|A screenshot of the website for the "me.Duck" project / Courtesy of Art Center Nabi|
By Park Han-sol
Just two weeks ago, the Kansong Art Museum shook the art world through its unprecedented decision to put up the "Hunminjeongeum Haeryebon" ― the priceless 15th-century manuscript for the Korean writing system, "Hangeul" ― for sale as limited-edition NFTs (non-fungible tokens). The move has stirred up controversy over the commercialization of the country's national treasure.
On Tuesday, the museum in Seongbuk District, northern Seoul, announced its collaboration with the digital art museum, Art Center Nabi, to launch a project called, "me.Duck," where the two will release a series of NFT artworks that creatively utilize and reinterpret the cultural artifacts owned by the museum.
NFTs are one-of-a-kind tokens that can represent any unique digital asset, and which can then be bought and sold virtually. The NFT proves that only the buyer possesses the original image, with the information about each transaction tracked and maintained in its blockchain.
"It's an art project that aims to preserve the spirit of the times, reflected within the items of our cultural heritage in a virtual form," Art Center Nabi stated on its website regarding the "me.Duck" project, expressing its aim to target digital-savvy Millennials and Generation Z, who are becoming more visible as a new group of art collectors.
The first "me.Duck" project, scheduled to be launched online Aug. 15, will revolve around the "House of Fortune: me.Duck Card," a set of 38 collectible cards with designs inspired by the visual symbols within the Kansong Art Museum's artifact collection.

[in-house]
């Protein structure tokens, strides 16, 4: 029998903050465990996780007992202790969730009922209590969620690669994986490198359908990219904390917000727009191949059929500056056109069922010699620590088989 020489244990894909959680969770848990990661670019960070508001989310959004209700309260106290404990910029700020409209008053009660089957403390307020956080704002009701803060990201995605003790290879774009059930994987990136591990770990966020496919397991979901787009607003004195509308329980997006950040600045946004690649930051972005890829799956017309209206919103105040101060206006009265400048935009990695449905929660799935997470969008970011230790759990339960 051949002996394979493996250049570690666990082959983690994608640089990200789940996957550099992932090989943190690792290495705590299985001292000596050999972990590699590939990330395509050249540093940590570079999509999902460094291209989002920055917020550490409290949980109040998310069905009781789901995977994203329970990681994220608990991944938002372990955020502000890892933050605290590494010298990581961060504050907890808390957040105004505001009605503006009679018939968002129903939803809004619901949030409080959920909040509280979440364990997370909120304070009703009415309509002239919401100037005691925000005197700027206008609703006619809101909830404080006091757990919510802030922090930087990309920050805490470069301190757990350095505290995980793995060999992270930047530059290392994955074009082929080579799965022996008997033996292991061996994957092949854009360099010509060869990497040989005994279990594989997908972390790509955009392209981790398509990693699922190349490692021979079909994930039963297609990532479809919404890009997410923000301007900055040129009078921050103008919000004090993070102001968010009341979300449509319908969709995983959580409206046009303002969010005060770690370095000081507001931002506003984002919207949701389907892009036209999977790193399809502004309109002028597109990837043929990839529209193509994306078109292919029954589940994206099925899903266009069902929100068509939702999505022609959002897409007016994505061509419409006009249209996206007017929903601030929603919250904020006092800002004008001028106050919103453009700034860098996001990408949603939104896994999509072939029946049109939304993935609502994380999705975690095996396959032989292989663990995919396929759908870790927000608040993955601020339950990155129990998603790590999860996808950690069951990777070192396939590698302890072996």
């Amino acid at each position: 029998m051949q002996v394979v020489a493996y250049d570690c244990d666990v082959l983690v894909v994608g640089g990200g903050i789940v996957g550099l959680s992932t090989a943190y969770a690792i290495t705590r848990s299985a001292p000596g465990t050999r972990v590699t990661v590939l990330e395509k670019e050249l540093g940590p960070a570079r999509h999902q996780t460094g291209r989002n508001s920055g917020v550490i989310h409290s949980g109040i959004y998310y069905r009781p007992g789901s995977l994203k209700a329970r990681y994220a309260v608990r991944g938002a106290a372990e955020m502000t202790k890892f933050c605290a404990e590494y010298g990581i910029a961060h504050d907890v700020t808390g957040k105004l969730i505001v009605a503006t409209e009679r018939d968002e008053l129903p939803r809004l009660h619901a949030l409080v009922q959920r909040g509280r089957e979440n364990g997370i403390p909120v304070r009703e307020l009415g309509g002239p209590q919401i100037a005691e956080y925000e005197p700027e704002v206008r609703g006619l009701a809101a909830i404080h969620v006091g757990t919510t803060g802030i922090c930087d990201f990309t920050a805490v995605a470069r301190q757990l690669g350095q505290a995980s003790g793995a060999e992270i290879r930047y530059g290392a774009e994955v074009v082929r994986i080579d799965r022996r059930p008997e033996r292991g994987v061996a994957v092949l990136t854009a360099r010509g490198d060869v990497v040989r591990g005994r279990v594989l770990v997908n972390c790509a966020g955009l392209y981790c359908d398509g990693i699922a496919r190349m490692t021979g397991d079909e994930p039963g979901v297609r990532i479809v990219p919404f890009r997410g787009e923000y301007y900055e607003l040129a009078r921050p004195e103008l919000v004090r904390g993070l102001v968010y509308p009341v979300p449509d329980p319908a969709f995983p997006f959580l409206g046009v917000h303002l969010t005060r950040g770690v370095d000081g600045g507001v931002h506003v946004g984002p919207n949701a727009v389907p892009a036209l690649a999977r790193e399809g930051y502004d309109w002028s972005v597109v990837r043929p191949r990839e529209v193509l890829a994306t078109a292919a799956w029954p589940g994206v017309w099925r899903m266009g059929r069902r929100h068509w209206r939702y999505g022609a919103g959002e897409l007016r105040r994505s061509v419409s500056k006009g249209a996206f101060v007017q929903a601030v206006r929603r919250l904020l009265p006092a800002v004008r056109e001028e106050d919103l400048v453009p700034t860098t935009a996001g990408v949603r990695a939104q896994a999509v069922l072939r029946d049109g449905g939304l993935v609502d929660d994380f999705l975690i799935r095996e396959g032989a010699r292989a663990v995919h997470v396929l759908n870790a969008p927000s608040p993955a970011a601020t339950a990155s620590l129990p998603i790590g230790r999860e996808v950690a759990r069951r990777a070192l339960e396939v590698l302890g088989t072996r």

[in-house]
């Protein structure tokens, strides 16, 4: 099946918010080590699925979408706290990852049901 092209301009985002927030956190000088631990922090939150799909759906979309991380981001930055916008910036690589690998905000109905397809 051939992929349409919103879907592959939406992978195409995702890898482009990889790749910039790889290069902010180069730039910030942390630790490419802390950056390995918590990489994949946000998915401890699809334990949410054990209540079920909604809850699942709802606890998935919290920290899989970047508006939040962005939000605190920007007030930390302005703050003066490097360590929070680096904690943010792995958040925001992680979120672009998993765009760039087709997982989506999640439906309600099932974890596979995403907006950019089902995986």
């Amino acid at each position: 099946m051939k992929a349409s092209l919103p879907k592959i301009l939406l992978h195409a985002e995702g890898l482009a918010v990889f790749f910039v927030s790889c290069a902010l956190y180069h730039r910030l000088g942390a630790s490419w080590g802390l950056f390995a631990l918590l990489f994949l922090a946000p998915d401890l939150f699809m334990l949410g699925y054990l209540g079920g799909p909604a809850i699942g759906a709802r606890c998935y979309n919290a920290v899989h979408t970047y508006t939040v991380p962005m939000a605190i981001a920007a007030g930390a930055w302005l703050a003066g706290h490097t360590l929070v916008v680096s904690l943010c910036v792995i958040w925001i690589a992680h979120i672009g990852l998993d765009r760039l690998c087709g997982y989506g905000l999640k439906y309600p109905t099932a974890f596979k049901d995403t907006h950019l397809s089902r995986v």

The virtual card set ― divided into "general," "rare" and "super rare" categories ― will add a creative touch to the traditional auspicious symbols of fame, prestige, peace in the home, a long life and wealth, featured in antique Korean paintings and porcelains.
Upon purchase, each card will be distributed at random. The money raised from the sale will be, according to the two organizations, used to preserve the artifacts at the art museum and retrieve cultural assets that have been stolen or removed from the country.
"While introducing pieces of cultural heritage to the global audience, we also hope that these NFT purchases will lead to further donations that make the preservation, operation and display of the physical, surviving artifacts possible," Art Center Nabi director Roh Soh-Yeong explained.